I accept your apology
Welcome to Overthinking Island. (Sorry.) Also, 7 other things worth knowing today.
About a month ago, a gray afternoon in mid-January, I was having a bad day.
I can't remember why. Maybe I was stressed about work; maybe it was the weather. Maybe I was concerned that all of the unusual high-altitude balloons I'd accidentally released from my backyard recently would spark some kind of national security crisis.
Whatever it was, I decided I needed a bit of "me time" at lunch, so I just grabbed a sandwich and pulled into a random parking lot—a medical center or an office park, I think; someplace where I could just sit for 20 minutes and be anonymous.
Then, I looked up and saw a sign with a quote bolted in front of me. And I haven't been able to stop thinking about it ever since:
"Life becomes easier when you learn to accept the apology you never got."
- R. Brault
Whoa. Mind blown.
You might know how I feel about inspirational quotes. I write a giant list of them every year, but then I can get a bit cynical about how more people read that list than some other things I put a lot of effort into.
But then again, they comprise the only piece of writing I've done that I have documentary proof that it actually saved a life ...
Anyway, this quote truly pulled me in. (Welcome to Overthinking Island.)
I think a lot of us have old wrongs simmering deep in our subconscious somewhere. Sometimes they were blatant and obvious. Other times, the culprit probably has no idea what they did.
Or maybe they know, but they wouldn't have known how not to do whatever they did anyway.
Or else, maybe they know and they don't care, and you're never going to get an apology no matter what.
Or else, maybe they have an entirely different and just as valid perspective that says they didn't really wrong you, or you wronged them just as much.
As satisfying and healing as an apology can be, it sure gives that person a lot of power, if you're waiting for them to offer one.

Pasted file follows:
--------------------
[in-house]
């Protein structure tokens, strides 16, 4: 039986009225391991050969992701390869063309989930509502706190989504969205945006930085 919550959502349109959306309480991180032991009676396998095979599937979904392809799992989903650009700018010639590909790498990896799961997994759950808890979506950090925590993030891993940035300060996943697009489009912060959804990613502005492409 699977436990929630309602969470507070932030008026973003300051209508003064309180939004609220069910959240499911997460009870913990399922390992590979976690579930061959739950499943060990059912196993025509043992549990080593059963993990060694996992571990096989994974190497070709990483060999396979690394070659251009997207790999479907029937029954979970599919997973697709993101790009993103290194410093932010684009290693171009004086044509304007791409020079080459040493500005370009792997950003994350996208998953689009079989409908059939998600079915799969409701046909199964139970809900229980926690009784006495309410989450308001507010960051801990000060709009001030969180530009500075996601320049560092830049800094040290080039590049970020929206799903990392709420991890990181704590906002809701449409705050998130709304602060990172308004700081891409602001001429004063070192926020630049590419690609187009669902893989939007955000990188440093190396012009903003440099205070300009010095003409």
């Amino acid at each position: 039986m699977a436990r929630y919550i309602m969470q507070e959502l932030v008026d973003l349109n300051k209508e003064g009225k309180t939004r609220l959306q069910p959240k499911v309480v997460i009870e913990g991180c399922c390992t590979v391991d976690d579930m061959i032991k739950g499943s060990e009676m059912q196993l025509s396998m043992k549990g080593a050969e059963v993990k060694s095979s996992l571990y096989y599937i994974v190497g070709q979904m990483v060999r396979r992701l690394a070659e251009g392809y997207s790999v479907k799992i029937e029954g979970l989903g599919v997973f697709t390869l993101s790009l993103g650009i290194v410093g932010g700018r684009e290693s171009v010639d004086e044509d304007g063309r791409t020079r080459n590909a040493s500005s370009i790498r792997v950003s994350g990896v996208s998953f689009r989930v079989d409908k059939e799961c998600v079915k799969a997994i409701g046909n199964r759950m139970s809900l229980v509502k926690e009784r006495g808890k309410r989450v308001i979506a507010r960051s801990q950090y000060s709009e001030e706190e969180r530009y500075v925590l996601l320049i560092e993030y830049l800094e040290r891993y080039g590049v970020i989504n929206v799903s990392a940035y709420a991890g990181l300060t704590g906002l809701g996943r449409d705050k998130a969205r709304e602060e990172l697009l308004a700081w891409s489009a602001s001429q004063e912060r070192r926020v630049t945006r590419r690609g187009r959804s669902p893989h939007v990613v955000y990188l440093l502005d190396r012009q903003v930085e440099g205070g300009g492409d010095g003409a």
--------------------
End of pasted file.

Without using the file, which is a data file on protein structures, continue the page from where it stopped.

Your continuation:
So, what if you could just skip that middle step, and accept their apology without ever hearing it?
I think I'm now on Team Skip the Middle Step.
I don't even remember that my mood that day had anything to do with feeling that anyone had wronged me. But I filed the quote away, posted it on Twitter, and figured that when my subconscious had sufficiently worked on it, I might share it here.
So today, for whomever this might help, or whomever you want an apology from, maybe give it a try:
You know who you are, or maybe you don't.
You know what you did, or maybe not.
You were entirely in the wrong, or maybe I was just oversensitive and blind to the fact that I was doing something just as bad or worse.
Regardless, I accept your apology, even if you didn't offer one. Or else, maybe I'm accepting the apology you did in fact offer, but I wasn't able to hear.
And maybe you or someone else can do the same for me.
Maybe all of our lives just got easier!
Have a good lunch today.
Quick note: Monday is Presidents Day. Normally, I’d publish but I may have to skip or do a “low power mode” version due to family travel plans. Regardless, I’ll see you Tuesday!
7 other things worth knowing today
I promise I wrote the joke about weather balloons in today's essay before I read this on Thursday evening, but: